Change unix permission when I don't own the file

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# 1  
Java Change unix permission when I don't own the file


A file is transferred from a Windows server(say username : user1) to Unix server via ftp.
In unix, the permission of the file for a user, say user2 will be "-rw-r-----". Since the user1 is the owner of the file, user2 is not able to change the file permission using chmod.

Is there anyway that user2 can change the file permission and access it?

# 2  
No. Else everybody could do that and so it would be so unsecure, that you would have no need for permissions anymore.
Only root can do this, or if this is an alternative for you, have them both in the same group and set group permissions accordingly to have both users access the file.
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# 3  
If you have root privileges you can

( sudo chmod <mode> <file>

or sudo chown to your username. )

otherwise I would have to say no.
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# 4  
Originally Posted by adrian777uk
If you have root privileges you can

( sudo chmod <mode> <file>

or sudo chown to your username. )

otherwise I would have to say no.
Using sudo doesn't require root privileges. That's rather the point.

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# 5  
If the unix user has root privilages, should the file permission be changed to read/move the file?

---------- Post updated at 06:41 PM ---------- Previous update was at 06:36 PM ----------

Zaxxon, Can I add a windows user and unix user into the same group?
Is that possible??
# 6  
Explain root privileges please. Does he has the password to become root, a sudo entry to do things as root or another user, or.. ?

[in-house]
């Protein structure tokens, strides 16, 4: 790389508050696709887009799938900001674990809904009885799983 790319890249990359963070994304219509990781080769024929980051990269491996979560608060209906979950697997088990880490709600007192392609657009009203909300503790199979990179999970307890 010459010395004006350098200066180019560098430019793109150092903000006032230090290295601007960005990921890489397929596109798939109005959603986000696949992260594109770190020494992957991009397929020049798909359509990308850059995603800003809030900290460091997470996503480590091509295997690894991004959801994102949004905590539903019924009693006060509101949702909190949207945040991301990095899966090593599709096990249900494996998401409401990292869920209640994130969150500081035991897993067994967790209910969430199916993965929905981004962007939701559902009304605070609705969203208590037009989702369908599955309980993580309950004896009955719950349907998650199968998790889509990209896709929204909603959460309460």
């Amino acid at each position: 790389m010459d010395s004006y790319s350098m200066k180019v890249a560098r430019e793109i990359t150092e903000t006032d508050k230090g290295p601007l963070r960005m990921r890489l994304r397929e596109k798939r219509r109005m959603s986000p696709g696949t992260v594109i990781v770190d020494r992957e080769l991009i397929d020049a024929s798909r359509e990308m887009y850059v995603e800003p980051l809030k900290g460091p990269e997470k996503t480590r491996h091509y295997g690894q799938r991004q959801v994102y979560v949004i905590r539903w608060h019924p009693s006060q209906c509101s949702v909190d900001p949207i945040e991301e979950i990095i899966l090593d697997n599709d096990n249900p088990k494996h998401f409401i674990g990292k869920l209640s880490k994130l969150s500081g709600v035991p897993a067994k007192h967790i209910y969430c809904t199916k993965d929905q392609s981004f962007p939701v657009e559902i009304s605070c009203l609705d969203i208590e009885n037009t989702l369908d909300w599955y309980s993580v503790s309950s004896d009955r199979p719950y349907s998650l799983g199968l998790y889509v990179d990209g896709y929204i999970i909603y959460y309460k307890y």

If root priviliges are not needed, you might think about using sudo for doing things as user1 as stated above.
Overall, do what you need to do to get it to work for you. But keep the security in mind to have the least needed permissions given to the user. Just in case he get's hacked or something.

Added info (just saw your new post):
Unix doesn't know Windows users. But from what you describe, user1 (Windows) does a ftp transfer to the Unix server. For this he must have a login, which I understood is named user1. If this is the case, user1 must be a user that is placed on the Unix server in it's /etc/passwd. If this was not the case, there would be no permissions like ownership possible for files etc. for this user too.
And when the accounts user1 and user2 exist on the Unix server, you can just create a new group, add both and set group ownership as well as group permissions for the file. Setting the SGID bit onto the directory where the file is transferred to, will inherit the group membership of the directory to the file, which should be set to the group having user1 and user2 of course.

Last edited by zaxxon; 08-07-2012 at 10:26 AM.. Reason: added info - forgot to describe the group
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